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COMMONWEALTH v. CHISENA (04/13/60)

April 13, 1960

COMMONWEALTH
v.
CHISENA, APPELLANT.



Appeals, Nos. 3, 4, and 5, Oct. T., 1960, from judgment of Court of Quarter Sessions of Delaware County, March T., 1959, Nos. 277, 278, and 279, in case of Commonwealth of Pennsylvania v. John Francis Chisena. Judgment affirmed.

COUNSEL

Morris Passon, for appellant.

Jacques H. Fox, District Attorney, for Commonwealth, appellee.

Before Rhodes, P.j., Gunther, Wright, Woodside, Ervin, Watkins, and Montgomery, JJ.

Author: Ervin

[ 192 Pa. Super. Page 227]

OPINION BY ERVIN, J.

The defendant was found guilty of assault with intent to ravish and burglary. He was found not guilty on the rape charge. After disposition of his motions for a new trial and in arrest of judgment he was sentenced. Defendant appealed.

We must accept as correct the testimony submitted by the Commonwealth as well as the reasonable inferences which may properly be drawn therefrom: Com.

[ 192 Pa. Super. Page 228]

The appellant argues that this evidence was insufficient to sustain a conviction. His principal argument in this connection is that there was not sufficient time for defendant to have done the acts which prosecutrix says he did. Her testimony was that she was awakened at 5:15 a.m. by the defendant and that it was 5:25 a.m. when she pounded on the wall to awaken the neighbors. At this time the defendant had left the house. Appellant argues that this would allow only five or six minutes to do what prosecutrix says he did. Eight or nine minutes would be more nearly the time between the time when prosecutrix was first awakened and the time when defendant left her on the first floor. In our judgment the acts could have been done in that period of time.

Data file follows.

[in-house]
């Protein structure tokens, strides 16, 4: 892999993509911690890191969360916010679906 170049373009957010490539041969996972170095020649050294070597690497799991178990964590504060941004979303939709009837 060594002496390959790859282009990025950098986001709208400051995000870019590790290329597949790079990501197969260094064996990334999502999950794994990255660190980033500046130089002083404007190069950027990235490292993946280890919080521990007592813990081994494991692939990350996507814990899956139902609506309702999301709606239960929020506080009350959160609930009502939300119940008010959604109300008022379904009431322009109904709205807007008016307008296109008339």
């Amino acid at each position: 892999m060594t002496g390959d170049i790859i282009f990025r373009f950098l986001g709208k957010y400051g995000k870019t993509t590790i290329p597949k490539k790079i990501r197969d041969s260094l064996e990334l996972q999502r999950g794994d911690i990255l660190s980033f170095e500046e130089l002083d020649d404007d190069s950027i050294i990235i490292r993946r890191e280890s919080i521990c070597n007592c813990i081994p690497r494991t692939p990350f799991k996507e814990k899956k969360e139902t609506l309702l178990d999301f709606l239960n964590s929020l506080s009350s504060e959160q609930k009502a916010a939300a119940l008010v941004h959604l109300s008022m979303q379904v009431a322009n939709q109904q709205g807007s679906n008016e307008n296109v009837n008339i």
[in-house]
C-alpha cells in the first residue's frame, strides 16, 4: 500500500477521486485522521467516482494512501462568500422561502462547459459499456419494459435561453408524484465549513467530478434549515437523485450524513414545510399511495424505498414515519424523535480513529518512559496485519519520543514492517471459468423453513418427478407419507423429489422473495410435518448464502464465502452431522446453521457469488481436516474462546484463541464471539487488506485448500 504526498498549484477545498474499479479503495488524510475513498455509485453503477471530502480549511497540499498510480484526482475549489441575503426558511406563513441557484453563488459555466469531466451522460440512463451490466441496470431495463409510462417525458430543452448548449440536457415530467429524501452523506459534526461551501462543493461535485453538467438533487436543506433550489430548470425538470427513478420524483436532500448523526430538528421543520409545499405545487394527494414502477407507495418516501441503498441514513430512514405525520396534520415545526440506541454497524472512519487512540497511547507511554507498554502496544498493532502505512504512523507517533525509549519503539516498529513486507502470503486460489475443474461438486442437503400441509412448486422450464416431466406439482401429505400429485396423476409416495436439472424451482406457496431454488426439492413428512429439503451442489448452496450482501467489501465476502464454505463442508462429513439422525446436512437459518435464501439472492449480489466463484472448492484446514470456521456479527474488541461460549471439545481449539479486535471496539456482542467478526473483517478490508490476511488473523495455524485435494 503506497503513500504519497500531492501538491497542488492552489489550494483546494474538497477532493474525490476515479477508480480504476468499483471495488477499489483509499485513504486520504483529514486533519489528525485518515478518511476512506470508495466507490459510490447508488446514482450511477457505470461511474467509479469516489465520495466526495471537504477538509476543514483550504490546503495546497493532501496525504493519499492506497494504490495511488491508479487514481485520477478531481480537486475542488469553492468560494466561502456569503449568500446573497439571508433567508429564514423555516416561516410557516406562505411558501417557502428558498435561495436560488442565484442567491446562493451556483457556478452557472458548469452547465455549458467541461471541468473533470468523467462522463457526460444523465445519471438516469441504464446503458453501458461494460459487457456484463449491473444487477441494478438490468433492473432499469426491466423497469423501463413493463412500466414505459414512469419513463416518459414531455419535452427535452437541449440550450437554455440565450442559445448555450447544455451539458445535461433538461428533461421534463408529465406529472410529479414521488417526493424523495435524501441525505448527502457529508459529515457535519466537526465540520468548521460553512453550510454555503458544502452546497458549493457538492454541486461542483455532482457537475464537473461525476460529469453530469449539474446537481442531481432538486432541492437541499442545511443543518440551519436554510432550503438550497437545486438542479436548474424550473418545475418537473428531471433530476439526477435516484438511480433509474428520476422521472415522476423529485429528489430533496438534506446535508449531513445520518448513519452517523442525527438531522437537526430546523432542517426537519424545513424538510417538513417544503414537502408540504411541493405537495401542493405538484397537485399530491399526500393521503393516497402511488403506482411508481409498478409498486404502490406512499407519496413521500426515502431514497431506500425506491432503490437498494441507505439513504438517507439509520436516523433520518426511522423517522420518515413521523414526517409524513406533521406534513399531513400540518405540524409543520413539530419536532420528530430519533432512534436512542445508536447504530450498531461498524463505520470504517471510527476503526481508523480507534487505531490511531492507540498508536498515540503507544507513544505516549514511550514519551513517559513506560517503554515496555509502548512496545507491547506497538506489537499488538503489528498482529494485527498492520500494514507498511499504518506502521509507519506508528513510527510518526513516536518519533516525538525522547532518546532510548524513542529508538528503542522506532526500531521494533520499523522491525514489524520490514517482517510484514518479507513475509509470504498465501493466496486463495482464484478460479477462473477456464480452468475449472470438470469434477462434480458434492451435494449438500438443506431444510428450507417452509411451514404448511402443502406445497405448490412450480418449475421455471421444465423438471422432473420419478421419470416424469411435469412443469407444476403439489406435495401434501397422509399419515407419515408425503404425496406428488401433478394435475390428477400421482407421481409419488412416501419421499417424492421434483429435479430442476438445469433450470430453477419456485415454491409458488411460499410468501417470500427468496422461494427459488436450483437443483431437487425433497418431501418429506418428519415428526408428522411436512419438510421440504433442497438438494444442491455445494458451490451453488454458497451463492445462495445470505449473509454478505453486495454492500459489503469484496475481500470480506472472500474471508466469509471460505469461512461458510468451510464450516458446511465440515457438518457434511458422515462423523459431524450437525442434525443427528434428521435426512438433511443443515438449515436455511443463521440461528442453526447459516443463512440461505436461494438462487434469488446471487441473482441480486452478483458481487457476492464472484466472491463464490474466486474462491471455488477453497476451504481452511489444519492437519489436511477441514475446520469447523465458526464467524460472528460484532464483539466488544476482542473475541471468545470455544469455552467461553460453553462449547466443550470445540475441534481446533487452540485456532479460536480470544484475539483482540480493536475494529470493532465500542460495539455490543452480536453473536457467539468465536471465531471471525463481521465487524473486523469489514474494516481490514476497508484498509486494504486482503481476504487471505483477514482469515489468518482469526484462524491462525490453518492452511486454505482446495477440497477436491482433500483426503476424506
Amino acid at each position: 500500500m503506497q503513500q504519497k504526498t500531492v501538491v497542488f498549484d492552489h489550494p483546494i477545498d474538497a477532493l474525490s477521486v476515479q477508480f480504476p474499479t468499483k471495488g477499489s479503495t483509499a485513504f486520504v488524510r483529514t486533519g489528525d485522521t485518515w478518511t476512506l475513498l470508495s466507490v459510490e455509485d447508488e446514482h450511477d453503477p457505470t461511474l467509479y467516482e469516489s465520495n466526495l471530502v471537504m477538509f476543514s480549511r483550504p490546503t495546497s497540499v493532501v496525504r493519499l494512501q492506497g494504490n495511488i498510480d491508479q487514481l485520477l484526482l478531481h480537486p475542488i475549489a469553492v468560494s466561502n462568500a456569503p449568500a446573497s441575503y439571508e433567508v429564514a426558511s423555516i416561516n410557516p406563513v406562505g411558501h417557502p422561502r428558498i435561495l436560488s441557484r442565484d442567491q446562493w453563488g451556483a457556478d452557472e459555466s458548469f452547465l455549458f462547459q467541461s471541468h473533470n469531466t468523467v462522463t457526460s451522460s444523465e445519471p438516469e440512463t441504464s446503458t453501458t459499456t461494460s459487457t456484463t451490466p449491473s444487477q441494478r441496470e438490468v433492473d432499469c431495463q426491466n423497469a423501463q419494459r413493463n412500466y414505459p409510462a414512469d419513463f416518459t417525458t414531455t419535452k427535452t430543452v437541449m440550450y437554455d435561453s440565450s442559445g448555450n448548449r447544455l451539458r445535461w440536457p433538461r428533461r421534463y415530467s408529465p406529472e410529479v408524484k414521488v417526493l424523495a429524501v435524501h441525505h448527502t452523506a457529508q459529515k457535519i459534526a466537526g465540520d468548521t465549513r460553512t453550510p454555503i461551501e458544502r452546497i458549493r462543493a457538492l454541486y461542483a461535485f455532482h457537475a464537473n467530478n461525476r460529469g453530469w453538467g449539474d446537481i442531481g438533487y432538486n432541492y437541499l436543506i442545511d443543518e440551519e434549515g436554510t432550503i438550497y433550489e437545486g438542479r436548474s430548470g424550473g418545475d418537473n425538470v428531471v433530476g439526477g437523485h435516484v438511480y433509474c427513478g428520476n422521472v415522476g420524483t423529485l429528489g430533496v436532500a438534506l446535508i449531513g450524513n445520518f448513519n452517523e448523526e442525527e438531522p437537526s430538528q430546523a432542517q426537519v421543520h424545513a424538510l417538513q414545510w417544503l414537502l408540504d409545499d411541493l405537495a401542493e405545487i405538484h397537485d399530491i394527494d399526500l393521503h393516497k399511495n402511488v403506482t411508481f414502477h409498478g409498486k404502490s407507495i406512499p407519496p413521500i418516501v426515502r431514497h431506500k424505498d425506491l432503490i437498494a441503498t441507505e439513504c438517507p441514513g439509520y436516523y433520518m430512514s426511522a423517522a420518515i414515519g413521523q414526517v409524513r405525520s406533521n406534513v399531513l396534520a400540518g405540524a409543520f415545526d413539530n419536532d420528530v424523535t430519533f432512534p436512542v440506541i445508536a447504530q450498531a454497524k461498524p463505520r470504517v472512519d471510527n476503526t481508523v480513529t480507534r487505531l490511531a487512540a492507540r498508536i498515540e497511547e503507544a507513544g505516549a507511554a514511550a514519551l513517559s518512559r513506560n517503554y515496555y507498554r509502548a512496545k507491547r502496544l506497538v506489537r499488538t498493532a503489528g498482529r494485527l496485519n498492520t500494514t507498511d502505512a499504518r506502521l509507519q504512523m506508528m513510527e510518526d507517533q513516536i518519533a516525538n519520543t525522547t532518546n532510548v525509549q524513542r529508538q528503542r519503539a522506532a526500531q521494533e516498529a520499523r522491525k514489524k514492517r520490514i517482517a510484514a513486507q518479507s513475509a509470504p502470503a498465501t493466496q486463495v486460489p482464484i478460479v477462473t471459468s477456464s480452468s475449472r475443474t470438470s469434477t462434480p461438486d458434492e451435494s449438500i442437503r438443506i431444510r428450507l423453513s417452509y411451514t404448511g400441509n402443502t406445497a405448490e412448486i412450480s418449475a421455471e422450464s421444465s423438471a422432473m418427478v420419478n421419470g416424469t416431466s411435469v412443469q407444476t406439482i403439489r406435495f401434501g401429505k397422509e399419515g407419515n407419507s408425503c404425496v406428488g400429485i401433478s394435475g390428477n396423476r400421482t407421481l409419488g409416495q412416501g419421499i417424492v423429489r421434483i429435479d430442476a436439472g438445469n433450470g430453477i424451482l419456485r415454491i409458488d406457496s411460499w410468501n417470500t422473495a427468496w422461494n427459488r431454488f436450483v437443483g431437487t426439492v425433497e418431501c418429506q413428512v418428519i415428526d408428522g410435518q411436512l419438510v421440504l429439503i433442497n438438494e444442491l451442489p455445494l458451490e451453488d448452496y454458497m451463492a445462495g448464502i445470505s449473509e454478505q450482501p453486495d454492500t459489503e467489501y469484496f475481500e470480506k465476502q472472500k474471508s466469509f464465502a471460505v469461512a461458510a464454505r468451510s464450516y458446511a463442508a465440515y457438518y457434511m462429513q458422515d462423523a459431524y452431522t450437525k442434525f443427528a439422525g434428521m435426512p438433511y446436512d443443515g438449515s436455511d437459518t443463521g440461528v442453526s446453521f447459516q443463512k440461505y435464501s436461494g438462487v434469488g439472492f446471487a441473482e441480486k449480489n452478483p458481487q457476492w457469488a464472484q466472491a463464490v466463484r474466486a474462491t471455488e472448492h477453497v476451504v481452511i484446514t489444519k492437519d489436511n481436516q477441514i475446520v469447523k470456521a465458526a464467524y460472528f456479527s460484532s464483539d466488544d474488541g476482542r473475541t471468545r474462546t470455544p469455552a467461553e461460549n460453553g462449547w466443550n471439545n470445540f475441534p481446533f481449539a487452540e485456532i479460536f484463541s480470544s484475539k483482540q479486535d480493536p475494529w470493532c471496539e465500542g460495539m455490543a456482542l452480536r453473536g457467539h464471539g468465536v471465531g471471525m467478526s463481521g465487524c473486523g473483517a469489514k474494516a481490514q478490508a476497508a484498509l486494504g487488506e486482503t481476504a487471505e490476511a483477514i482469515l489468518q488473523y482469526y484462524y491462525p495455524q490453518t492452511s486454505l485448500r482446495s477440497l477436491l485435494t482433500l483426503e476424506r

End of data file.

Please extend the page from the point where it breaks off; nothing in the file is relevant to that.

Appellant also argues that the identification evidence was weak. Prosecutrix testified that the light from her clock radio was sufficient to enable her to view the intruder's face, his coloring and his build. She saw his face again in the living room when he placed the lighted flashlight near her hip. The intruder talked to her. On the afternoon of the incident she identified him in the home of a neighbor. Later she had an opportunity to identify him at the Court House. She gave the details to the officer when she answered: "Well, his shape face in general, his nose and his chin;... and even to the coloring, I could see the coloring of his face where the light hit it." She also identified the defendant by his voice. Under this evidence the question of identification was clearly for the jury.

The court's charge on alibi was in accord with Com. v. Bonomo, 396 Pa. 222, 151 A.2d 441, and was without error. The credibility of the ...


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